Released: Filed Under: NCFCA Lincoln-Douglas
About "Child Labor"
Child Labor is always a tricky argument to deal with. If you agree with it, you sound like an unsympathetic, bourgeoisie-defending and slightly evil person. If you disagree, you open wide the door for the Affirmative to show why fair trade is clearly the superior option. So, is there any way to combat the child labor argument? Fortunately, the answer is yes. In fact, there are several ways to take down this argument. This brief addresses some of those.
- Child Labor is an issue of law and enforcement, not trade
- Not all “Child Labor” is bad
- Fair Trade doesn’t stop Child Labor at its core
- Attempting to ban Child Labor can be counter-productive
- Free Trade limits Child Labor best in the long-term
First things first, these arguments don’t all have to be run together. It would probably be more effective if you picked one or two of the above arguments, rather than using all of them in one round, because they can conflict with each other (i.e. Child labor isn’t an issue of trade, but free trade best eliminates it? That doesn’t make sense). With that in mind, you should probably use either the first argument (Child labor is an issue of law and enforcement, not trade) or last argument (free trade limits child labor best in the long-term) every time. The middle arguments are good, but don’t stand on their own. If you’re going to say how fair trade or bans don’t work, you have to provide an alternative, and that’s where the first and last arguments come into play.
Okay, now onto the arguments themselves. The first argument addresses how child labor actually isn’t an issue of fair or free trade. You could have child labor under either type of trade, or you could have no child labor under either type of trade, because the issue isn’t trade. The issue is whether the government has laws stopping child labor, and the appropriate enforcement of those laws. Without either of those, trade doesn’t matter, because child labor will exist regardless.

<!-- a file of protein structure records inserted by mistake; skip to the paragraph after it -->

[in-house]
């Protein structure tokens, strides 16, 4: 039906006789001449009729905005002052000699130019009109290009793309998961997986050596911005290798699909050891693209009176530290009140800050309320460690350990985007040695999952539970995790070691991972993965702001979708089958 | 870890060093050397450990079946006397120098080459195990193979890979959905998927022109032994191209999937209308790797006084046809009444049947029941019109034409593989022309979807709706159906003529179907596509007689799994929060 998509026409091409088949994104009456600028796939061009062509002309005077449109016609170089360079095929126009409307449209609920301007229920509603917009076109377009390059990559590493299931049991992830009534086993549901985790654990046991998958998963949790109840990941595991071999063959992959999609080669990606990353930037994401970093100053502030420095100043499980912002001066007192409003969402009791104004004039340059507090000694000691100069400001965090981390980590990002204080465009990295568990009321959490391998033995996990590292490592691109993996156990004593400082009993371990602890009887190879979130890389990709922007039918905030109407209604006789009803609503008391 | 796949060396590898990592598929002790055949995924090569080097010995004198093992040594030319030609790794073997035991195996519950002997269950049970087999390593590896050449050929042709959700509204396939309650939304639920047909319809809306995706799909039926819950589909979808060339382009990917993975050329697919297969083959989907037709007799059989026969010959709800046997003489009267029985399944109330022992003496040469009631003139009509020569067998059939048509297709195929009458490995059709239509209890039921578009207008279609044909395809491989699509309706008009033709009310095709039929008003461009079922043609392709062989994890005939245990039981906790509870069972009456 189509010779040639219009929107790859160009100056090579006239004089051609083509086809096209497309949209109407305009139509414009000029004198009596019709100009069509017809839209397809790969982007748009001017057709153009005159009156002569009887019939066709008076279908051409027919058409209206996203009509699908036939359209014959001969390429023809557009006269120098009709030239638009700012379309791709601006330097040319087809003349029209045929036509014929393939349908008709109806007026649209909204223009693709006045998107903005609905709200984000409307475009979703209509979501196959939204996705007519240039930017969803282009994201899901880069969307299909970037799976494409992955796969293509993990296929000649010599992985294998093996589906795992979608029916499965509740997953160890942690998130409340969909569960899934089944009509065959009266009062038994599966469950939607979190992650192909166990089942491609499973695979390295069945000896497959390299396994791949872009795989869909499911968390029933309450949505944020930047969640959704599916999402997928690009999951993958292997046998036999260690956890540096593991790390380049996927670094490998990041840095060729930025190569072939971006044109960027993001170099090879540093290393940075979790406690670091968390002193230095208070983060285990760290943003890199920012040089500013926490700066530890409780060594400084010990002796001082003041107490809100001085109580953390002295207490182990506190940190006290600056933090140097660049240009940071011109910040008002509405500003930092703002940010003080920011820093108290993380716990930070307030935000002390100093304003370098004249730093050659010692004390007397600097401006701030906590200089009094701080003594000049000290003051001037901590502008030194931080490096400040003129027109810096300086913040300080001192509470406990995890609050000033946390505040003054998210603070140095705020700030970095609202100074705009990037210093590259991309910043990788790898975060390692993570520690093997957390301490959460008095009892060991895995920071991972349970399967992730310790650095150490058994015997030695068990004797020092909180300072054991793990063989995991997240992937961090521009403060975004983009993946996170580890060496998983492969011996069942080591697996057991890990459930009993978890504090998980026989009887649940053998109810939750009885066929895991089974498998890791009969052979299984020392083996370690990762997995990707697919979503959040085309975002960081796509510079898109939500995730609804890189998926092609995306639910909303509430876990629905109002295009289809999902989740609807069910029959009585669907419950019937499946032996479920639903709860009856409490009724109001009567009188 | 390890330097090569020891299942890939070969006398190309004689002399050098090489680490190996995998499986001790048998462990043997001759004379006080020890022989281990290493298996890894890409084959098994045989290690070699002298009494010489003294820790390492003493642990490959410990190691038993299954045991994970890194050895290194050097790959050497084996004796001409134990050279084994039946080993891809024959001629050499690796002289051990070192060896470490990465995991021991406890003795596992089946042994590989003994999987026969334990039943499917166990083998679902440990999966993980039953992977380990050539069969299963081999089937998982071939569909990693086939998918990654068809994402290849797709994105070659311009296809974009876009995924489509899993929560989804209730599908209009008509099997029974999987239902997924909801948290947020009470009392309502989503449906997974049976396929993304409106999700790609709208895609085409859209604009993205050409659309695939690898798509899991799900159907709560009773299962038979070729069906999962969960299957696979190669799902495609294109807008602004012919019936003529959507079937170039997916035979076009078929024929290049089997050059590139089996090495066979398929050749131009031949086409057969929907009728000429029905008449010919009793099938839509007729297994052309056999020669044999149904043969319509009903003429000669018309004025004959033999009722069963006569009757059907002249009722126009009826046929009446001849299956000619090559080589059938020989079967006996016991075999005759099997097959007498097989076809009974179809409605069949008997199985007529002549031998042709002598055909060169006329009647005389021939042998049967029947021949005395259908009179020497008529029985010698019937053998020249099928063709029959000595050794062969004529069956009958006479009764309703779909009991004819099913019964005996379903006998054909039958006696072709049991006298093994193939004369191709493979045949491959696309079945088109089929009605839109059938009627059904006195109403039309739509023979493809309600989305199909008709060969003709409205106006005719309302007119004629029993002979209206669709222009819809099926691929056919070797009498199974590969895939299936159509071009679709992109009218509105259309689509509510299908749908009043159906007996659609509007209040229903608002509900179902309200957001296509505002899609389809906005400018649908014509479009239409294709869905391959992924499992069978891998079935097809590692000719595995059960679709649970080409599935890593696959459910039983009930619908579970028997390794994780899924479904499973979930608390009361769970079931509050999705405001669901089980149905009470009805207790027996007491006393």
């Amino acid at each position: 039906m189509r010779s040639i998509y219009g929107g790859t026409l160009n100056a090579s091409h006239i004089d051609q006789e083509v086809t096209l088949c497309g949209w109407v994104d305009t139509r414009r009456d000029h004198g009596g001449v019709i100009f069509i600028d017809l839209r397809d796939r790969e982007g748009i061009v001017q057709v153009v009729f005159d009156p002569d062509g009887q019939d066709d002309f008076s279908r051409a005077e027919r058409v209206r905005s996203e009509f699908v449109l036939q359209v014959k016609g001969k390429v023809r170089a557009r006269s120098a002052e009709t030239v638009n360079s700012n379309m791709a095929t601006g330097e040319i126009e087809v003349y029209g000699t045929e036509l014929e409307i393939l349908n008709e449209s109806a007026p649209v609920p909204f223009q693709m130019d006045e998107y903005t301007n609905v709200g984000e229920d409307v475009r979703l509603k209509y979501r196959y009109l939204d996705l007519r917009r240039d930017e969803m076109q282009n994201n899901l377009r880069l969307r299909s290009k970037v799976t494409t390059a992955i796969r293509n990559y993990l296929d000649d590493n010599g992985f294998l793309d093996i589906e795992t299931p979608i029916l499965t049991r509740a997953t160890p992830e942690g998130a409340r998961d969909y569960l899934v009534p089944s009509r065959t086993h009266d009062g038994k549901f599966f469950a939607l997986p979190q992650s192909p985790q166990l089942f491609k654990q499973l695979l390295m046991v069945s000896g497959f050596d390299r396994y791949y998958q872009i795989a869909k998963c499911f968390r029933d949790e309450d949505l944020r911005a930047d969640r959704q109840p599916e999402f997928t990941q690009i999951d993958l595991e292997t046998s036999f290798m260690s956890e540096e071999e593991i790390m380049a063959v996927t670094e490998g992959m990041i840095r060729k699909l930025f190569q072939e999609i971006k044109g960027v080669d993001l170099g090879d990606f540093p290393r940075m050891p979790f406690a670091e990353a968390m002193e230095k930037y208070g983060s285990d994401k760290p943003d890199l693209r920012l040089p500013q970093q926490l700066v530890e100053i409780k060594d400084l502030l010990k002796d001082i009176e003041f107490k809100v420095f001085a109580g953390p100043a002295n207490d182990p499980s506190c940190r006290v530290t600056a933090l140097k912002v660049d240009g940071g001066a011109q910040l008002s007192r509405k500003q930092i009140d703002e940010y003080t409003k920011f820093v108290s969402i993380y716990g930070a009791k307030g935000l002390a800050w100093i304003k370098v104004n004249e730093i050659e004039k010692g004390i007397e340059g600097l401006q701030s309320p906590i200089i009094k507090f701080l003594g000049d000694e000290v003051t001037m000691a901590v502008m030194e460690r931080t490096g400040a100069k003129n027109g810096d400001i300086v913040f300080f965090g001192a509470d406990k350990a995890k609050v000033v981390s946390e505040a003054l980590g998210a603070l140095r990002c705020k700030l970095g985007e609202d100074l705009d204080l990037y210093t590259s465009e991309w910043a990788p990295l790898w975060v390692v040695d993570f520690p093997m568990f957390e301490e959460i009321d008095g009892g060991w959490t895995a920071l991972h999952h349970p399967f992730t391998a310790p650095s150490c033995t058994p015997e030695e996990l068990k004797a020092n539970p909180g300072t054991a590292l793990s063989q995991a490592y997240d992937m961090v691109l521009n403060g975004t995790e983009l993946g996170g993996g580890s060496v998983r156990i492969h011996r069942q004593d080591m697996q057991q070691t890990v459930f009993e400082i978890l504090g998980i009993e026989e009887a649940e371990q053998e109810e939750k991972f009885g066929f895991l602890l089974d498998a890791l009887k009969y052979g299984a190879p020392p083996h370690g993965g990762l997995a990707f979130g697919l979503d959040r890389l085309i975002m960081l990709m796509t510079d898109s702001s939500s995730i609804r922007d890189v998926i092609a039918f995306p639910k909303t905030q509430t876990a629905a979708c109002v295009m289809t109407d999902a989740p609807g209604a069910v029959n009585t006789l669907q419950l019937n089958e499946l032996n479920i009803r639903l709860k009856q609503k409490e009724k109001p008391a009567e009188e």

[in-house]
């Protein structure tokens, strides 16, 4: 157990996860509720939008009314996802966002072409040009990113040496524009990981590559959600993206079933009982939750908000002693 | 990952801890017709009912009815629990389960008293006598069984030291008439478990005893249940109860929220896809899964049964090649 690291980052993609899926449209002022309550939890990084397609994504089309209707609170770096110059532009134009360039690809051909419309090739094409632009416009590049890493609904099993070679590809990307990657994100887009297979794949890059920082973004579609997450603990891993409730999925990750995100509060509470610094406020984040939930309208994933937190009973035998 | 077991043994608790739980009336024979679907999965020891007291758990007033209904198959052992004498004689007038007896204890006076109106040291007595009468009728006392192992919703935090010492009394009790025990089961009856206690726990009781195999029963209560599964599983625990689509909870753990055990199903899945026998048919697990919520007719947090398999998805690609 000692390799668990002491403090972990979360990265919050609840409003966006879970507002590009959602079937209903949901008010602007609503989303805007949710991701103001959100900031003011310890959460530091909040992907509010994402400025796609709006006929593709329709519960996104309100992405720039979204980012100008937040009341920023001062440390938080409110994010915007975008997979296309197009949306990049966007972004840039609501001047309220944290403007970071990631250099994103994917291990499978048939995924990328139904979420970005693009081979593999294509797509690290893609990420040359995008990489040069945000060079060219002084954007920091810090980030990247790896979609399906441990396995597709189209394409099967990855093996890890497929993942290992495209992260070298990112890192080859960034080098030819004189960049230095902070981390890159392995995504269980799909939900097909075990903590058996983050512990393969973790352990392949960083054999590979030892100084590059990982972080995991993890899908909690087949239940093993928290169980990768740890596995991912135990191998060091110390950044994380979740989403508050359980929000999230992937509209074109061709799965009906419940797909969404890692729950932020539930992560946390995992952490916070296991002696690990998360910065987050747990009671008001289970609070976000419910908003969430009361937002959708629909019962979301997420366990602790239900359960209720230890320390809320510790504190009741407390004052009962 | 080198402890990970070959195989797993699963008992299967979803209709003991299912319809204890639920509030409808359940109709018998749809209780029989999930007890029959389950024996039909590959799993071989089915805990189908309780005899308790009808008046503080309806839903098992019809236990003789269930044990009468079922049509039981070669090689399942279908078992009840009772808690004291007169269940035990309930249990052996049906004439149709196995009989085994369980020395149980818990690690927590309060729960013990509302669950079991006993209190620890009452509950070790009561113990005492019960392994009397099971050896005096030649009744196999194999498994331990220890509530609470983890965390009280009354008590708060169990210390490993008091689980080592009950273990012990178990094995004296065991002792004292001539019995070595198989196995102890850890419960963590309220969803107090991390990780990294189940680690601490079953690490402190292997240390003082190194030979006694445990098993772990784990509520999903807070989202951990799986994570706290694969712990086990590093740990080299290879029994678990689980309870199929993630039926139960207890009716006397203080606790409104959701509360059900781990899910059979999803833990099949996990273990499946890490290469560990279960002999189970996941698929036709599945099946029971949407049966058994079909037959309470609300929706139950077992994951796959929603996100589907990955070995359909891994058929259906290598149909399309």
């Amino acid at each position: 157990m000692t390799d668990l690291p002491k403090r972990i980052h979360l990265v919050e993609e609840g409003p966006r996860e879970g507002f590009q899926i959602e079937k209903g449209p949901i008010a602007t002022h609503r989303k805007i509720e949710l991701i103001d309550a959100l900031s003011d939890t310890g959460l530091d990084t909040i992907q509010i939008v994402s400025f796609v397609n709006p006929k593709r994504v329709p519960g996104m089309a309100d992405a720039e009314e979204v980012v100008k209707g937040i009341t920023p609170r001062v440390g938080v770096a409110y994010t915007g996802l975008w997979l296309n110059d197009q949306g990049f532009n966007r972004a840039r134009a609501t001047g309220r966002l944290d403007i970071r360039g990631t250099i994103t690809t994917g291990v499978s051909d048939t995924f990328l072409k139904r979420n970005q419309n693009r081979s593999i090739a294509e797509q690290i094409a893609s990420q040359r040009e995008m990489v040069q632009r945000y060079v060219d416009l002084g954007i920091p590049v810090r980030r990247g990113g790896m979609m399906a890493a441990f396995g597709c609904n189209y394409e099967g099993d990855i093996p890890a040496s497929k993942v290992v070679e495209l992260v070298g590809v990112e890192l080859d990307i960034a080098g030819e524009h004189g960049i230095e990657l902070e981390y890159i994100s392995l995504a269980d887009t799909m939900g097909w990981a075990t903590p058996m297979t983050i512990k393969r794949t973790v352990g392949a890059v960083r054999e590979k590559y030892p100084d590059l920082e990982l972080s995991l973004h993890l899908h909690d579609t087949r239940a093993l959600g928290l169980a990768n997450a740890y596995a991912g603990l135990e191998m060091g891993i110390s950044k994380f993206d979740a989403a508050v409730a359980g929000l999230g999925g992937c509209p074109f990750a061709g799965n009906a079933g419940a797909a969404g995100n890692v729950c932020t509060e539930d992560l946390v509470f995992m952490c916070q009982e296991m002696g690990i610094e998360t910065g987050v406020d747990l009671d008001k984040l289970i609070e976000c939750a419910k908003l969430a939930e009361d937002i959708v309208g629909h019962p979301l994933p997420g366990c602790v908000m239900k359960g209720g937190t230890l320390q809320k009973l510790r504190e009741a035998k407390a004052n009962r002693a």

The next argument is to put doubt in the judge’s mind on whether child labor really is as bad as the affirmative says. This definitely should NOT be your biggest argument, but the point is that teaching kids skills they can use in a career, especially if they live in a third-world-country, can actually help them in the long run. Thus, while certainly some types of child labor are very bad, the matter itself is a little more complex then you might first think.
Most of your opponents will simply assume that fair trade automatically fixes the child labor problem, but this argument throws them a wrench. Fair trade does not automatically fix child labor, and in fact can cause it to become more prevalent.
The next argument is in line with the previous one, that bans on child labor can be counter-productive and actually result in a rise in child labor. Like the previous argument, the affirmative likely won’t expect an attack on how child labor bans don’t work, so this argument will likely throw them off.
The final argument is that free trade best stops child labor in the long run. Yes, at first it sounds totally counter-intuitive, but in all actuality, it is a very compelling argument. Child labor becomes less prevalent in richer countries. Free trade makes countries richer. Therefore, free trade lowers child labor – permanently.
Good luck, and happy debating!
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Taylor Belyeu is a high school senior entering her seventh year of speech and debate. She has competed in both styles of debate, as well as Apologetics, Impromptu, Extemp, Persuasive and Informative speaking, and has qualified to the Regional level in all categories. She has also qualified to nationals three years in Lincoln-Douglas Debate, and two years in Apologetics.